State checking to see if tobacco revenues will decline under settlement
Nevada officials are checking whether Nevada may get less tobacco money than expected due to declining cigarette sales.
The issue was recently raised in Connecticut where officials say they may lose up to 10 percent of the cash they originally expected this year because tobacco sales have declined.
Nevada Deputy Attorney General John Albrecht said there is a clause in the settlement agreement that decreases payments the industry owes individual states if sales go down “on the theory that if they’re selling less cigarettes, they’re doing less health damage.”
The first payments due to the states involved in the tobacco Master Settlement Agreement have been delayed until Dec. 14. The Attorney General’s Office noted that the payment, about $15 million in Nevada’s case, was originally scheduled for Wednesday.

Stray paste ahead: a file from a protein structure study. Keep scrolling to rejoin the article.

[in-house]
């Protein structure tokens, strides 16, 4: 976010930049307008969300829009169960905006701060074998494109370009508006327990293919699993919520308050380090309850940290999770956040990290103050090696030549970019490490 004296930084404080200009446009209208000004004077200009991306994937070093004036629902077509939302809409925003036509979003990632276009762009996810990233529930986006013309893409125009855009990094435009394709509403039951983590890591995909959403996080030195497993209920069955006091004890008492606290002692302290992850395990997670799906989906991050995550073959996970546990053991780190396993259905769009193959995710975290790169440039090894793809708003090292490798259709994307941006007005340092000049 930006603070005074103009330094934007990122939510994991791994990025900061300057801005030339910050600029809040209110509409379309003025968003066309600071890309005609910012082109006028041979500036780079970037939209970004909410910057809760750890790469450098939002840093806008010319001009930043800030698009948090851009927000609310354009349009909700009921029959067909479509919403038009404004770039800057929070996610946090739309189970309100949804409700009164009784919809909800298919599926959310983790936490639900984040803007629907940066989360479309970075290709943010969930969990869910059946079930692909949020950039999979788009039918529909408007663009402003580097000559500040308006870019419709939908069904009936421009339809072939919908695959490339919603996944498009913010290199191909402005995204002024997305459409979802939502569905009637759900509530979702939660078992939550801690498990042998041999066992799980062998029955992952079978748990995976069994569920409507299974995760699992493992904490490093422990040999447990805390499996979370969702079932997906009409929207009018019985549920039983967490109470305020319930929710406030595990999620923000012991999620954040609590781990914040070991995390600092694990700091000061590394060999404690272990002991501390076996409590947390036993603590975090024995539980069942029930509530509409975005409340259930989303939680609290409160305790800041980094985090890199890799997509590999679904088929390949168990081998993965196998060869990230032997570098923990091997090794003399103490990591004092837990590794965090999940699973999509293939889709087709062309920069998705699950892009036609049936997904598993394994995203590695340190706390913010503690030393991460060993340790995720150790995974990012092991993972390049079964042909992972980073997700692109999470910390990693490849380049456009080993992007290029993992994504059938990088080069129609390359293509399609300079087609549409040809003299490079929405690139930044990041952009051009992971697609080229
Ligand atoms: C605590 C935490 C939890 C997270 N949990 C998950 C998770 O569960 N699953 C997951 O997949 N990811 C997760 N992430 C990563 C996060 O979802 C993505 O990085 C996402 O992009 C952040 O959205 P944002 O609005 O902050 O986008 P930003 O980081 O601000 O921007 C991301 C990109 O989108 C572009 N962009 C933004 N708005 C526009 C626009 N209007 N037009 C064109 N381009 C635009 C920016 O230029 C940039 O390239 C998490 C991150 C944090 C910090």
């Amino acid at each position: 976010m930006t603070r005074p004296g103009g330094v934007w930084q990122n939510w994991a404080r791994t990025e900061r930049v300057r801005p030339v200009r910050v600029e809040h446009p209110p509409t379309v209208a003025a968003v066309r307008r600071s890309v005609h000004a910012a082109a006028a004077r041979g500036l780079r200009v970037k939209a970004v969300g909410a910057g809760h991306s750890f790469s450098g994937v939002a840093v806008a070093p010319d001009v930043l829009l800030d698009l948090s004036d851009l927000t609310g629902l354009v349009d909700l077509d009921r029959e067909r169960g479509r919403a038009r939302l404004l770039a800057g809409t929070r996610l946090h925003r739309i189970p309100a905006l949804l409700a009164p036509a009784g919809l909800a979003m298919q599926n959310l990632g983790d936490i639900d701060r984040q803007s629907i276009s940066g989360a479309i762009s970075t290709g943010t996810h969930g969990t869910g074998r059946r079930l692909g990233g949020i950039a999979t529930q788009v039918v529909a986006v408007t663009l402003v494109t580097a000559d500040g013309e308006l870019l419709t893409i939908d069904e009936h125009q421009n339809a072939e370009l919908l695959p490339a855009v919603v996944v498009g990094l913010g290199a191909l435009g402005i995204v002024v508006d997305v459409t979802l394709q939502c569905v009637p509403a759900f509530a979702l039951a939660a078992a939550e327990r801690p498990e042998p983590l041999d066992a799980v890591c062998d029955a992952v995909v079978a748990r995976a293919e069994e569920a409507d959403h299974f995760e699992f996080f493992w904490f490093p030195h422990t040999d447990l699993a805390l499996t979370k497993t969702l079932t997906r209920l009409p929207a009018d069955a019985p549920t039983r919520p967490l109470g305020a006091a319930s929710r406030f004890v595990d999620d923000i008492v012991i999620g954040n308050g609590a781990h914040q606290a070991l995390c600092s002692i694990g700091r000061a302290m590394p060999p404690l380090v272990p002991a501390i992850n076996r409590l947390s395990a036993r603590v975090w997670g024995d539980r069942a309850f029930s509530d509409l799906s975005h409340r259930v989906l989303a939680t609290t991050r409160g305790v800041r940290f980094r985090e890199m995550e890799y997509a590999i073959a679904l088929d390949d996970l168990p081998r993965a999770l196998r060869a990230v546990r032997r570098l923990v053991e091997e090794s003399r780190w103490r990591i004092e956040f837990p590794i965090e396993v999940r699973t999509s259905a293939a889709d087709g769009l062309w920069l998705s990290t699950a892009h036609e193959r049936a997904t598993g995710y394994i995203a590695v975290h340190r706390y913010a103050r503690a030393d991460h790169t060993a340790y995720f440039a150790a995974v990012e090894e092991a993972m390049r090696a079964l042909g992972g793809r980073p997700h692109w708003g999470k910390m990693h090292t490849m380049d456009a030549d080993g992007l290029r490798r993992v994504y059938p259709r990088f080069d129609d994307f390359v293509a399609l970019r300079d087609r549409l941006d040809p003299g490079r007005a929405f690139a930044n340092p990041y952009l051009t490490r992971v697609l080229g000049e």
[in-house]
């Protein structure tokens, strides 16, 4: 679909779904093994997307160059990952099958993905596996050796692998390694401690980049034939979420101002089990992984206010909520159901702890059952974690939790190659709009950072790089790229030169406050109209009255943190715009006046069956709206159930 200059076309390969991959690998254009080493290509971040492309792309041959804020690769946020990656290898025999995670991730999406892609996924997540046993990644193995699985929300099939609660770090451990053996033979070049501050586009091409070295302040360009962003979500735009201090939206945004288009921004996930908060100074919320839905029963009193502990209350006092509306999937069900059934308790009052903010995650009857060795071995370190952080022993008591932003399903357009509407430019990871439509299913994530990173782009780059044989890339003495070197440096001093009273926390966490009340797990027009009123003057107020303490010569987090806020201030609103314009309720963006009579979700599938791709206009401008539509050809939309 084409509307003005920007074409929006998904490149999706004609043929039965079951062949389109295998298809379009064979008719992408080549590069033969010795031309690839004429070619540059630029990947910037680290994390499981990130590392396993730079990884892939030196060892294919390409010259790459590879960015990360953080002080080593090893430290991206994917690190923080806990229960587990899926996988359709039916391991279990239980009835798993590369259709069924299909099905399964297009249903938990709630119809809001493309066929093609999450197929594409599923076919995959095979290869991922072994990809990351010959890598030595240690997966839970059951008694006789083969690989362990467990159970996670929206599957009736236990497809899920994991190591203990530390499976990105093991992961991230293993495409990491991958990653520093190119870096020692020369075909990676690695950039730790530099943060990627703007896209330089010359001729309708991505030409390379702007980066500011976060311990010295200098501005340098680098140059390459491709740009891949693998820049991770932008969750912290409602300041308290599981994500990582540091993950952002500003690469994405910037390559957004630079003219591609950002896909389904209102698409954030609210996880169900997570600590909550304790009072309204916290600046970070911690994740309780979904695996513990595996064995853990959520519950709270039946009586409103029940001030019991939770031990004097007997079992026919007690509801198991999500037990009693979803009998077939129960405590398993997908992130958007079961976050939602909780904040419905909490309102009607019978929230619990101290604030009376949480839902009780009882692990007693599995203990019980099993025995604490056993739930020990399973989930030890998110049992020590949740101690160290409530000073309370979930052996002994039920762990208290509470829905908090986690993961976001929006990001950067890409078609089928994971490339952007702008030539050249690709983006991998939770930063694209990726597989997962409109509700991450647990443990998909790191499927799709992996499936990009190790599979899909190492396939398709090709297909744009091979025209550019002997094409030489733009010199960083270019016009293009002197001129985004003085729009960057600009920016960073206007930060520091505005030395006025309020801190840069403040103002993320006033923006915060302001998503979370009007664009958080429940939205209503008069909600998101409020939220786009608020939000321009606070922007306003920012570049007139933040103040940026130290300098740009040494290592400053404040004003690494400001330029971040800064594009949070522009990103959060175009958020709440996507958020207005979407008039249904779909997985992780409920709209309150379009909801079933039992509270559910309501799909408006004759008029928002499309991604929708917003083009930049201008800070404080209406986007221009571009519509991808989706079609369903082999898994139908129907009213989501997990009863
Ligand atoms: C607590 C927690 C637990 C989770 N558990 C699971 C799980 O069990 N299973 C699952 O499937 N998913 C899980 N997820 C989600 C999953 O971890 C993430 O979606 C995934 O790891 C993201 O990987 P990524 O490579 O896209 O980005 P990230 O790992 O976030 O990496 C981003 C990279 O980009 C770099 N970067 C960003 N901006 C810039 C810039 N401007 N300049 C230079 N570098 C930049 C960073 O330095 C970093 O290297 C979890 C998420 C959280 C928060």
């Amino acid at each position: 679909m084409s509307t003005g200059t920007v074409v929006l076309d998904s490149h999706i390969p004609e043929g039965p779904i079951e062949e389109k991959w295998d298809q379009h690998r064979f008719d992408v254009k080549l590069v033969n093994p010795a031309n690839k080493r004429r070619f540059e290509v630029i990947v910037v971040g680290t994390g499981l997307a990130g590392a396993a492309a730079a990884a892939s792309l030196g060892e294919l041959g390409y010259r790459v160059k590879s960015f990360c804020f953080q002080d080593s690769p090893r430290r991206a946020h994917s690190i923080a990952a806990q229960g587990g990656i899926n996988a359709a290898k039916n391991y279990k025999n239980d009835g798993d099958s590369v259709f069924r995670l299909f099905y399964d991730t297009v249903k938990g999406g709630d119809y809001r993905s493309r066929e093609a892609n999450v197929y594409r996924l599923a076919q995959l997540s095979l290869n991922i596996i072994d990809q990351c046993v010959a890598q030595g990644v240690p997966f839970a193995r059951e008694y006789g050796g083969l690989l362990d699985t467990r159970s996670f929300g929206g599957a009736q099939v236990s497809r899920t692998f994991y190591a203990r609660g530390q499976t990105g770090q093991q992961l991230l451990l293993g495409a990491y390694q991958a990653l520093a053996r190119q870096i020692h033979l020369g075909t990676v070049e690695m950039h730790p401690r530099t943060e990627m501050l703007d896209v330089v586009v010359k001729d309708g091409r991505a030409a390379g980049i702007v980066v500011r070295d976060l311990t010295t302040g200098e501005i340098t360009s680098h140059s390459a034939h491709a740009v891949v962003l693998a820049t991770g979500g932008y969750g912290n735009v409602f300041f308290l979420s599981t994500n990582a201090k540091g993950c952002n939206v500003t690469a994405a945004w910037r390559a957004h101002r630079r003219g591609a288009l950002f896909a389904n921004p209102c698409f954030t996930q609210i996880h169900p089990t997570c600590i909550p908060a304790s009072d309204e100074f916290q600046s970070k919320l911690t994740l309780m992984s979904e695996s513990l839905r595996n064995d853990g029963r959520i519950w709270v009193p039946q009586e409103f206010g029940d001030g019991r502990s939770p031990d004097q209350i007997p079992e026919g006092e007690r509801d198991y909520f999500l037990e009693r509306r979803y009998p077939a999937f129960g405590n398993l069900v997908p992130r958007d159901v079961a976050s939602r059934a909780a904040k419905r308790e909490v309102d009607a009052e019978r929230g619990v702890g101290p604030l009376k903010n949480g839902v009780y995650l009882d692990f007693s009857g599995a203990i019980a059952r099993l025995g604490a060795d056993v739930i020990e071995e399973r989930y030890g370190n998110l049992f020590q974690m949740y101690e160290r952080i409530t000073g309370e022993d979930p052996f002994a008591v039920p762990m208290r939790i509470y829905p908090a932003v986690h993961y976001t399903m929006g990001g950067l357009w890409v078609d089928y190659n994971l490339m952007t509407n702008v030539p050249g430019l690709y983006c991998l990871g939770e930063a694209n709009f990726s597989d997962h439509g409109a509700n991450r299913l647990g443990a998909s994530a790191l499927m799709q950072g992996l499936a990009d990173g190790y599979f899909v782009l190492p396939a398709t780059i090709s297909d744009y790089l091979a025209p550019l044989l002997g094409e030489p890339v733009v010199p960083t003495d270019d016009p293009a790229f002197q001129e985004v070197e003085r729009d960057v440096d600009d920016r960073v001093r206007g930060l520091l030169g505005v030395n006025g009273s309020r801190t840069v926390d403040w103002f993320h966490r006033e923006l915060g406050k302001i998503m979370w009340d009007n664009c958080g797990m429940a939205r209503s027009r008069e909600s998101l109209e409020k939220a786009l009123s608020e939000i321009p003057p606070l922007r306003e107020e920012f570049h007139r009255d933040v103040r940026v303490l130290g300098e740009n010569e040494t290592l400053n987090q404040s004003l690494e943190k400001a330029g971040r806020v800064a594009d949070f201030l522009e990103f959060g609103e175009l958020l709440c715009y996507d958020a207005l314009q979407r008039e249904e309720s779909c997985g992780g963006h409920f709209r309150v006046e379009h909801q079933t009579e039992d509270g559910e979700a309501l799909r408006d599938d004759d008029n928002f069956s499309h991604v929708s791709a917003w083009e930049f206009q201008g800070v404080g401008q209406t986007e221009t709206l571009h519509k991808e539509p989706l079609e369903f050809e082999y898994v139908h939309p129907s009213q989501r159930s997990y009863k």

But he said Nevada and many other states don’t know whether the concerns raised in Connecticut will apply to them.
One difference is that tobacco sales aren’t declining in Nevada. While tobacco tax collections – a good measure of sales – were up just .5 percent for the first three months of this fiscal year, they were up 4.3 percent during the fiscal year which ended June 30 and 13.9 percent for the previous fiscal year.
That, however, doesn’t necessarily mean sales are leveling off, because the year before that big increase, taxes were up just 4.9 percent and the tax rate has remained unchanged since 1989.
Albrecht said it isn’t clear exactly how the terms of the settlement will change what individual states collect if sales in one state or sales overall level off or decline.
“We’re going to have to ask the (National Association of Attorneys General) for a clarification,” he said. “But you can absolutely say that there could be a reduction.”
Nevada stands to get between $45 million and $50 million a year from the tobacco settlement. About half of that has been set aside for the “millennium scholarship” program designed to provide cash to Nevada high school graduates with a B grade-point average or better to attend Nevada’s universities or community colleges. The rest has been dedicated to education and health programs.